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Editorial Comments

EDITORIAL COMMENTS

Welcome to issue #7 of the Prisoners' Legal News. As I write this issue, #6 has not yet been mailed out to readers, and #5 has just been banned from the Washington State Penitentiary at Walla Walla. The warden there said "the article, `Why Racism' clearly promotes violence against prison staff and encourages riots." Paul and I were of course correct in printing materials challenging racism on the inside, but I believe we were wrong in publishing that particular article. It was a bit too emotional and contained too much pig this and pig that rhetoric. We apologize to our readers at the Walls for not exercising better editorial judgment. On the other hand, the issue did successfully make it into every other prison it was sent to. We will try to be just a bit more careful in the future.

Paul and I would like to take a moment to salute the unsung folks who make it possible for you to read this newsletter each month. First there is Janie, who, if we had titles, functions in the capacity of production manager. Janie, along with Carrie, Steve, Cindy, Jim and anyone else handy, duplicate the master copy of the newsletter, then collate, staple, fold, label, stamp and mail the paper out to readers. Rollin serves as a sort of office manger. He accepts donations, forwards mail on to Paul and me, and lets Dan know of any changes in the mailing list. If we were a "real" paper, Dan would be our circulation manager. He maintains the mailing list and provides Janie with a fresh set of address labels each month.

While a lot of PLN readers know a bit about Paul and me, it is this core of volunteers who make us actually happen each month. Thanks to you all.

If any of our other outside readers in the Seattle area would like to help Janie and the others with the production of the newsletter, a task that requires only one afternoon a month, write to me and I will put you in touch with her. We will be needing people to help organize the hearing before the senate's Law and Justice Committee on the issue of returning computers to prisoners, and also to support our ongoing struggle against the abuses of power by the parole board. In short, we need to start building and outside support network.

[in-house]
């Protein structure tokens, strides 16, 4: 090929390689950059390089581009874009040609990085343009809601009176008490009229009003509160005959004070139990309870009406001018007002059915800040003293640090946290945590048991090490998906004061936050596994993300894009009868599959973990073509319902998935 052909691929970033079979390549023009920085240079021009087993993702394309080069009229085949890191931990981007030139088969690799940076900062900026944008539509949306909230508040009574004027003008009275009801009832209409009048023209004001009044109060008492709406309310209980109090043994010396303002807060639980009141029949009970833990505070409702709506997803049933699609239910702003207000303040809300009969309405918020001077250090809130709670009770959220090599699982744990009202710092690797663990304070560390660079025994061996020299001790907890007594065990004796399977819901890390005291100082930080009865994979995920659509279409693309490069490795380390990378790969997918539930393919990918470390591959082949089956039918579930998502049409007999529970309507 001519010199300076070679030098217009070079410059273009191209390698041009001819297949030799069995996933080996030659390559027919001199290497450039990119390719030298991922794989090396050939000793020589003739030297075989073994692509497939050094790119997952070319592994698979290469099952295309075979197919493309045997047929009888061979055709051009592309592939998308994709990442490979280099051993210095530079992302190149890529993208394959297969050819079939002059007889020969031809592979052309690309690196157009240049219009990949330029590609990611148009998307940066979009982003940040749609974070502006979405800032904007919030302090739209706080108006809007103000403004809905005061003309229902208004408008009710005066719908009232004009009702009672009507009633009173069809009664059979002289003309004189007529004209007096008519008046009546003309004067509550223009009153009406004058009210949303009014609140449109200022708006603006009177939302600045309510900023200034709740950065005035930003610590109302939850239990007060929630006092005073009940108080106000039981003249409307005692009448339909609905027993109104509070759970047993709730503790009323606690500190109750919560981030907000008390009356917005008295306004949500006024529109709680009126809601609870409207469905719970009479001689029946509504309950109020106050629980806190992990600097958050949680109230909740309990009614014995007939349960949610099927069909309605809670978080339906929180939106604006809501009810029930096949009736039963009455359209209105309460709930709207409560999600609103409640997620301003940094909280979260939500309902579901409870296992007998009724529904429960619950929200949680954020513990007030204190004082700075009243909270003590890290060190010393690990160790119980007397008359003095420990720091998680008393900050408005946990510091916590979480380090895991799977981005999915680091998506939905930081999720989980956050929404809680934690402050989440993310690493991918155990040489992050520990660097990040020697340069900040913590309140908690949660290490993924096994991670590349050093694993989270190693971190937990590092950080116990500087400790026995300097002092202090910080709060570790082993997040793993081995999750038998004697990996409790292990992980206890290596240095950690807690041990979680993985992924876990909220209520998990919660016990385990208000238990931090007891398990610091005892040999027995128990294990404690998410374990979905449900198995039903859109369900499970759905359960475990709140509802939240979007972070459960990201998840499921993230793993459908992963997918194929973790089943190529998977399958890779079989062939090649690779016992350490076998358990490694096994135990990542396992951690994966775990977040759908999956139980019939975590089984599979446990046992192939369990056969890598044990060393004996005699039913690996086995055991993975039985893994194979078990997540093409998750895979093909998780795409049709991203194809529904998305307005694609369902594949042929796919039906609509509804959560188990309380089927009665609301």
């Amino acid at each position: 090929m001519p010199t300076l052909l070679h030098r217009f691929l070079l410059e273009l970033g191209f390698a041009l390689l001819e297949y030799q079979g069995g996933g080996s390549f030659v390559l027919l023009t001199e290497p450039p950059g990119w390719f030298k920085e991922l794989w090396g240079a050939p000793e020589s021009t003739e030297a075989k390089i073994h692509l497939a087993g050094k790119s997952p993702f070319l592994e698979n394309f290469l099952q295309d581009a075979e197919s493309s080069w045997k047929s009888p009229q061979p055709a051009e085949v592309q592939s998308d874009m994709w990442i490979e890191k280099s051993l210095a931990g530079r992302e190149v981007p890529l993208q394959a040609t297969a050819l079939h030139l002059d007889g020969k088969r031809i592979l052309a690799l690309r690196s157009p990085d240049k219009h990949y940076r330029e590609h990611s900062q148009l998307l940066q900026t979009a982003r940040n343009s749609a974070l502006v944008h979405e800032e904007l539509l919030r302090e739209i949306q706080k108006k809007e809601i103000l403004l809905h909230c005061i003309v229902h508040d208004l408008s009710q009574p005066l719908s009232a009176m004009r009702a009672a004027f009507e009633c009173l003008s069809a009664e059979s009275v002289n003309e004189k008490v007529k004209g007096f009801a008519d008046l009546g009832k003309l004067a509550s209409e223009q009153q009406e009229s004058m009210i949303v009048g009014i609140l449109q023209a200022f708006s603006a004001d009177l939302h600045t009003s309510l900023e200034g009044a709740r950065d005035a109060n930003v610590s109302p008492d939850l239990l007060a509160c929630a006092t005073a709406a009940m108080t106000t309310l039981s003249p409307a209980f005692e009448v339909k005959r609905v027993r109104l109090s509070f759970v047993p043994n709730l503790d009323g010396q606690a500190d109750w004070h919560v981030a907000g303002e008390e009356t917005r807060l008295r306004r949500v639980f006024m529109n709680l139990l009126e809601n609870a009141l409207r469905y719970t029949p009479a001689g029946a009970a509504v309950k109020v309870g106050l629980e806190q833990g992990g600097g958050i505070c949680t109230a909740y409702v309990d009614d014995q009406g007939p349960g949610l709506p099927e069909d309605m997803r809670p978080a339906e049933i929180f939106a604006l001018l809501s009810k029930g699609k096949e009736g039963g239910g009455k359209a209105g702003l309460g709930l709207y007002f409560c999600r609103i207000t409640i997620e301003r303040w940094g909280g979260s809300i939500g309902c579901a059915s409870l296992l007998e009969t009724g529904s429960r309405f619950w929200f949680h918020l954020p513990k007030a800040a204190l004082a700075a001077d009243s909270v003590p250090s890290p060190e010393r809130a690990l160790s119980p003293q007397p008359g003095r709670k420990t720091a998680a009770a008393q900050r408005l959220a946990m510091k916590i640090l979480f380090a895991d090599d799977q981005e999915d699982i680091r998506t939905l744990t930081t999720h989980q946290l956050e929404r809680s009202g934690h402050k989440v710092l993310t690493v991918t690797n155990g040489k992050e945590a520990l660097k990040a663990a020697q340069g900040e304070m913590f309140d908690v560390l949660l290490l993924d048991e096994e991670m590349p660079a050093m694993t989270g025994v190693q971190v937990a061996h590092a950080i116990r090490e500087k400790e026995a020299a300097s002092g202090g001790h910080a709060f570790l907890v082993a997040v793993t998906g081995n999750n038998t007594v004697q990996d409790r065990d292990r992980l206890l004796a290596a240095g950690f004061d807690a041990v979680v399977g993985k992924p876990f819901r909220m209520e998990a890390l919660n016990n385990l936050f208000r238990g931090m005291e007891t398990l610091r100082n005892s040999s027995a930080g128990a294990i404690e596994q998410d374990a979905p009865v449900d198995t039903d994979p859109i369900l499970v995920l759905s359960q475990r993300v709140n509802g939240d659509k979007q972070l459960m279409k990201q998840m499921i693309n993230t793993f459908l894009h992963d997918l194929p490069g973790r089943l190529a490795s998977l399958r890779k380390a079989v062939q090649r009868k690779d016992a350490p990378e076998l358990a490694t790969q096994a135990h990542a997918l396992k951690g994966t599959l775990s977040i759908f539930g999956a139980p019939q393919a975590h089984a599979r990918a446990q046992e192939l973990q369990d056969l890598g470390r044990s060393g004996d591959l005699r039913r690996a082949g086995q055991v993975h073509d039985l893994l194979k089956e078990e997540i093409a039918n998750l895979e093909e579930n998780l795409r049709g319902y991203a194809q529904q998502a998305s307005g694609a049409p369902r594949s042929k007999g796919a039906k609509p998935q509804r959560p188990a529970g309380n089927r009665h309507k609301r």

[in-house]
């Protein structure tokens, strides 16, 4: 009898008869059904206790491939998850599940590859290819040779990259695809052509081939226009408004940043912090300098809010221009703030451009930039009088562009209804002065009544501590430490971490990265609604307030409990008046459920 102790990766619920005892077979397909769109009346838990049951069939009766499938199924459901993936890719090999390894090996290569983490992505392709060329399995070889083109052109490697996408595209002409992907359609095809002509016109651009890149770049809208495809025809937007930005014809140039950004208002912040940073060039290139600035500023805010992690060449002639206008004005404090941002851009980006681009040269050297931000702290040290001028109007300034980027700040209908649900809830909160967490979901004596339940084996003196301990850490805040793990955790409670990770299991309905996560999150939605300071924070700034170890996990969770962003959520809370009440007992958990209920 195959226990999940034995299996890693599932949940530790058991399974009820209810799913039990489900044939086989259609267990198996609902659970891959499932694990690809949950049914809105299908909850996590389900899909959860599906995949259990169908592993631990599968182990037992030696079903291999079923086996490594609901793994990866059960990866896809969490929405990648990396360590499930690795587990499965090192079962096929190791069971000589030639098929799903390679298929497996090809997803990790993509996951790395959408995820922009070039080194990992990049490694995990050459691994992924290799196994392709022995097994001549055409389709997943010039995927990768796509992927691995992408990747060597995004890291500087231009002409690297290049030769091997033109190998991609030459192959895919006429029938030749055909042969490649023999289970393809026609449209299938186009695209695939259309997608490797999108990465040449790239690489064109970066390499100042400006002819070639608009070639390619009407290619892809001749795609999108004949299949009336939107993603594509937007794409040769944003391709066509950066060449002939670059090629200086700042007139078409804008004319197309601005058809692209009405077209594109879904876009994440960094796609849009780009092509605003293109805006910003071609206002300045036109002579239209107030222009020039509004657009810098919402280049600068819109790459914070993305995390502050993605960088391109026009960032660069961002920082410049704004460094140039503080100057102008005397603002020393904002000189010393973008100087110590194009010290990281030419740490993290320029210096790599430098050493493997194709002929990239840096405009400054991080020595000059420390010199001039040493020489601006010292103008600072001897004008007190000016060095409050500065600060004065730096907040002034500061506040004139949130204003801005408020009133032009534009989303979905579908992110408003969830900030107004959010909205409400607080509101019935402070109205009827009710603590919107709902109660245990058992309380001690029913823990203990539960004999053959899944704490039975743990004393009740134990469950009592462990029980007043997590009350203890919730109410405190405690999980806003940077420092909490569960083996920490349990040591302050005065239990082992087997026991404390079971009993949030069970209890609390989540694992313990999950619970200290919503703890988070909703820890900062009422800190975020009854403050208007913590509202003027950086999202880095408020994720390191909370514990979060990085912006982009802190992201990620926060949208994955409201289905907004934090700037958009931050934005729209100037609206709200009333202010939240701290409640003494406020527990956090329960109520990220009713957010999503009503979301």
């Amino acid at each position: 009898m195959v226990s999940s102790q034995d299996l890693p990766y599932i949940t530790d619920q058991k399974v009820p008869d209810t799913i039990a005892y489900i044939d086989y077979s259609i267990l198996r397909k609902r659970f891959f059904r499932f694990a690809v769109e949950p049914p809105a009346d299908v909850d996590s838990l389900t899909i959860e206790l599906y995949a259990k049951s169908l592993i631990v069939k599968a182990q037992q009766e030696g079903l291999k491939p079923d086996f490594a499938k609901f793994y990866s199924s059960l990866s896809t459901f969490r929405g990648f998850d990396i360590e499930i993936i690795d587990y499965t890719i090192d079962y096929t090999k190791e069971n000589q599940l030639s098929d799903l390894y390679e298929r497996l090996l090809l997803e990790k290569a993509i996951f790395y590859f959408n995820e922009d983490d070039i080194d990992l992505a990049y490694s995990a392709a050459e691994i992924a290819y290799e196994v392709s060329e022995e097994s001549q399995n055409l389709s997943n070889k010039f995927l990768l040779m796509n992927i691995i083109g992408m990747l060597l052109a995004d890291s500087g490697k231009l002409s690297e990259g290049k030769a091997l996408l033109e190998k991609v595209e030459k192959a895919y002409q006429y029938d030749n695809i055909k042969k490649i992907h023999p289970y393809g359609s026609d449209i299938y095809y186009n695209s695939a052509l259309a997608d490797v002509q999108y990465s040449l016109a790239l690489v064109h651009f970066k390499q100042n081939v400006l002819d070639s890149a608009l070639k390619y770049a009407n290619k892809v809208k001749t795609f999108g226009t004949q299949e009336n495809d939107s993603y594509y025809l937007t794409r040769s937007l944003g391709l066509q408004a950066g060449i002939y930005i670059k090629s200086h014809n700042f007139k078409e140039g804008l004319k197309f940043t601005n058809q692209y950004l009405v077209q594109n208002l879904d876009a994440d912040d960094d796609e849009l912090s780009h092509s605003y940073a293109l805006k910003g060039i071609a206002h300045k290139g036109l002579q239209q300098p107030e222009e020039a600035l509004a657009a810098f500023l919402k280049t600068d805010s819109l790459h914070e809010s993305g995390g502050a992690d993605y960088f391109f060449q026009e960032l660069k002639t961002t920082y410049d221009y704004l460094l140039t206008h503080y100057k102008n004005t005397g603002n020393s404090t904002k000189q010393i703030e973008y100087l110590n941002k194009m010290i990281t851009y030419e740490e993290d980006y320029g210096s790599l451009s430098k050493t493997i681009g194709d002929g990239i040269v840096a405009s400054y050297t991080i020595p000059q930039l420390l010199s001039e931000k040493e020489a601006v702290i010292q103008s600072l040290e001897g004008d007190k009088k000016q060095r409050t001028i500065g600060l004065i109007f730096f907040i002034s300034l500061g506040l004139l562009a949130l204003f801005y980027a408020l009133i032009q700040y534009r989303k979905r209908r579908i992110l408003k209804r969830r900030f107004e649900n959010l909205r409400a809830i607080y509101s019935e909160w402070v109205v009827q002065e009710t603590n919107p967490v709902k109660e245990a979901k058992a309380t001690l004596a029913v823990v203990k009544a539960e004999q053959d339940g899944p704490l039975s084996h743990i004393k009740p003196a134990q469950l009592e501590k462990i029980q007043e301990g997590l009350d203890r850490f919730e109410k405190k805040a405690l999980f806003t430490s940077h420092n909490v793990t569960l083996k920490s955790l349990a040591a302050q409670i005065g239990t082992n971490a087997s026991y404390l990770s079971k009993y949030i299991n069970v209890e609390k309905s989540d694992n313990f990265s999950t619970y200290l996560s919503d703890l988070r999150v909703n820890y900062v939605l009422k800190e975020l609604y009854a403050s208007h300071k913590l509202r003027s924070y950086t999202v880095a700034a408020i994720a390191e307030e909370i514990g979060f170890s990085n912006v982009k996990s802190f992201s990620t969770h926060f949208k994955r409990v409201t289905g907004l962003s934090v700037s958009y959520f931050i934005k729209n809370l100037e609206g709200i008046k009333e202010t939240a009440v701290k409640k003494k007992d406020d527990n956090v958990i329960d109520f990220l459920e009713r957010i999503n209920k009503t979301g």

There will be no Letters From Readers in this issue of the newsletter. The reason for this is that I want to try and print two lengthy letters, rather than a bunch of short ones. One of these letters is on the need of prisoners to educate themselves while on the inside, and the other has to do with the need to follow-up on the initiative article we printed in issue #5. These are both important subjects.

It cost Paul and I 55¢ to produce and mail out each copy of this newsletter [3¢ a page for copying 10 pages (30¢) plus 25¢ for postage]. While we can't cut our production costs any further, we can reduce the number of free copies being mailed out each month. On our next issue (#8) those readers on the drop list will have the words, "Last issue" on their address label. The only exceptions will be those we trade zines with, control unit, Marion, and death row prisoners, or those who in other ways contribute to our production. Accordingly, if your address label on issue #8 says "Last issue," you need to kick us down some money if you want to keep getting the newsletter.

Lastly, in this issue we have an article by Paul on the situation in the Middle East("Lines In The Sand"). I'm glad he wrote the piece as I was gathering material to put one together myself on that subject. What does U.S. policy in the Middle East have to do with prisoners' legal news? Nothing. But it does have something to do with democracy, and, more to the point, helps us to meet the political needs or our readers. Democracy cannot be exercised by those who are not well informed about the issues of the day.

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